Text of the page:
Small business groups slam lengthy payment times as government launches payment times register


Australian Small Business and Family Enterprise Ombudsman Bruce Billson. Source: AAP/Tracey Nearmy

Large Australian companies are offering small business suppliers average payment terms of 37 days, despite ongoing calls from the Council of Small Business Organisations of Australia (COSBOA) for a national benchmark of 14 days.

The federal government launched its payment times register yesterday, allowing small businesses to view information about the payment times and invoicing methods of more than 6000 large businesses with an annual turnover of more than $100 million.

The register shows the average payment term in small business contracts is 37.27 days. Big businesses in the manufacturing industry offer the lengthiest times, with small business suppliers receiving average payment terms of 48.62 days.

Alexi Boyd, chief executive of COSBOA, says she strongly supports the creation of the public register, which was an initiative she assisted the government with.

“What we want to see is small businesses being paid fairly and equitably and not being simply a line on the balance sheet,” Boyd tells SmartCompany.

“Essentially, big businesses should be paying within 14 days,” she adds.

More than half of the companies that are required to submit reports have small business suppliers, with the agriculture, construction and administrative and support services sectors having the highest procurement rates from small businesses at 40%.

Across all sectors, less than 3% of small business invoices are paid after 90 days, and 44% of invoices are paid within 20 days.

Boyd says the register is an extremely valuable resource and she looks forward to the launch of an additional search tool for suppliers that is yet to be rolled out.

“Our concerns are about accessibility and making sure that small businesses know the register exists,” she says.

Concerns about supply-chain financing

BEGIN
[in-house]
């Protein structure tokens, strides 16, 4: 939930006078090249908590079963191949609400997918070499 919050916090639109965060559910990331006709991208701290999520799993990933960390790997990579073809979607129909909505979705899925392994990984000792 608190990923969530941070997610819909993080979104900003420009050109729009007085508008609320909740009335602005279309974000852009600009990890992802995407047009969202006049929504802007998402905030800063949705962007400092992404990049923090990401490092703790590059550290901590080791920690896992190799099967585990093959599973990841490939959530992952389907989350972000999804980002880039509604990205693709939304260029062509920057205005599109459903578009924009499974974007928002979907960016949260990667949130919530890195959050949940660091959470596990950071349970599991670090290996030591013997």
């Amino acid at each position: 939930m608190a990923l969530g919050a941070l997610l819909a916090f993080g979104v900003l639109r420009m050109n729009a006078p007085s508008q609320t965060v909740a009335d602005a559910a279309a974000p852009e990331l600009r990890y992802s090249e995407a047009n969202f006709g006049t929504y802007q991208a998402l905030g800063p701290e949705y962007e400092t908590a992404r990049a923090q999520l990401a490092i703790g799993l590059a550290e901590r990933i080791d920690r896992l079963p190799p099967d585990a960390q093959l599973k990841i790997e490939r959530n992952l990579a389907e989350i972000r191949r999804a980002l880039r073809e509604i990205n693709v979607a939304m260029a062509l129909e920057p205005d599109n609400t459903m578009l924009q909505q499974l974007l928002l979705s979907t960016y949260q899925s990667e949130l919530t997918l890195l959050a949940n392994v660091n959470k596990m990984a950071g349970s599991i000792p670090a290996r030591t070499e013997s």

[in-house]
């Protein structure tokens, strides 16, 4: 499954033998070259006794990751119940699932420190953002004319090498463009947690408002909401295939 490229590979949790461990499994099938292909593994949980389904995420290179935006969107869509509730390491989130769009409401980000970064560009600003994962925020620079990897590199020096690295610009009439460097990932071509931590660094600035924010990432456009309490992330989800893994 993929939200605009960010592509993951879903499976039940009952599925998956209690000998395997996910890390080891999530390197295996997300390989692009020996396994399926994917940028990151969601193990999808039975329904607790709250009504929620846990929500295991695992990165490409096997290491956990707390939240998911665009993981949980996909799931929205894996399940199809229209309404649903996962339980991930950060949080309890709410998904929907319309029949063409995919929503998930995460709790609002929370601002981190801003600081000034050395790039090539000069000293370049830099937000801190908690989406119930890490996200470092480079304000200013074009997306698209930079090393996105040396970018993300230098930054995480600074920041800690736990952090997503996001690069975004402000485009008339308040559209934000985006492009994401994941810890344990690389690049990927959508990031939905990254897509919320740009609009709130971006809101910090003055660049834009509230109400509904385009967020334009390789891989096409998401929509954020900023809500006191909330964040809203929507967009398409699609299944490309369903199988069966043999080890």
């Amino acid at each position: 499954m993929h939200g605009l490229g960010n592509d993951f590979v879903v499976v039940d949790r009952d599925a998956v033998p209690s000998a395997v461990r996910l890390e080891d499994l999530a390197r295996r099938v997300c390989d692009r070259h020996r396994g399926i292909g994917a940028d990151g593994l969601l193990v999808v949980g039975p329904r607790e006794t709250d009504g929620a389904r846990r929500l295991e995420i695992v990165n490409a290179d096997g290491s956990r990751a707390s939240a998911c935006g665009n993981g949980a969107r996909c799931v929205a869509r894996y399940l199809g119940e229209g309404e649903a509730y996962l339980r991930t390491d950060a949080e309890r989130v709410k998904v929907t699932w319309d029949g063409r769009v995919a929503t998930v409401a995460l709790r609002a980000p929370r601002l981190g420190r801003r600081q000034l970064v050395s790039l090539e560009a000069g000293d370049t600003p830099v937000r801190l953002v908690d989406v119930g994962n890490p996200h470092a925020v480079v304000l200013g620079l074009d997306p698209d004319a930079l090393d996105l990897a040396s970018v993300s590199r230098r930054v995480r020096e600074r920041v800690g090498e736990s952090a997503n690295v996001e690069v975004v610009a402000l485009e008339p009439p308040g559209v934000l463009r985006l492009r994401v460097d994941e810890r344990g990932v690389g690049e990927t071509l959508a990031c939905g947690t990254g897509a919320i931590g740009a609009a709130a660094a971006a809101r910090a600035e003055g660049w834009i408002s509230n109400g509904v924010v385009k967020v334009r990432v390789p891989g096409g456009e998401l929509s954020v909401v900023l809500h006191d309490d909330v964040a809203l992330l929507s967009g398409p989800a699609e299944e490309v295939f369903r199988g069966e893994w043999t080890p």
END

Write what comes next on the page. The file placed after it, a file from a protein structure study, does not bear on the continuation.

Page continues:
Small businesses can view details about the payment terms offered by large companies, including whether they use supply-chain financing or request subscription or membership fees.

More than 200 businesses reported using some form of supply-chain financing, such as settlement discounts, which is when the larger business offers its small business supplier a discount on invoices that are paid early.

Supply-chain financing is a practice small business groups have widely criticised because it can result in longer payment terms or coerce small businesses to accept a reduced rate in order to receive a payment faster.

Boyd says while there is a place for supply-chain finance in business-to-business payments, it needs to be used in an “open and honest way”.

“We have concerns about small businesses being pressured into this ridiculous notion that you will get paid in a reasonable time frame, if you agree to supply-chain financing terms,” she says.

The Australian Small Business and Family Enterprise Ombudsman Bruce Billson welcomed the launch of the payment times register, saying it’s an “important first step” in addressing late payments.

“While it’s still early days, the register reveals that more than 30% of invoices are being paid late by big business for what has already been earned by small business,” Billson said.

“That’s incredibly disappointing.”


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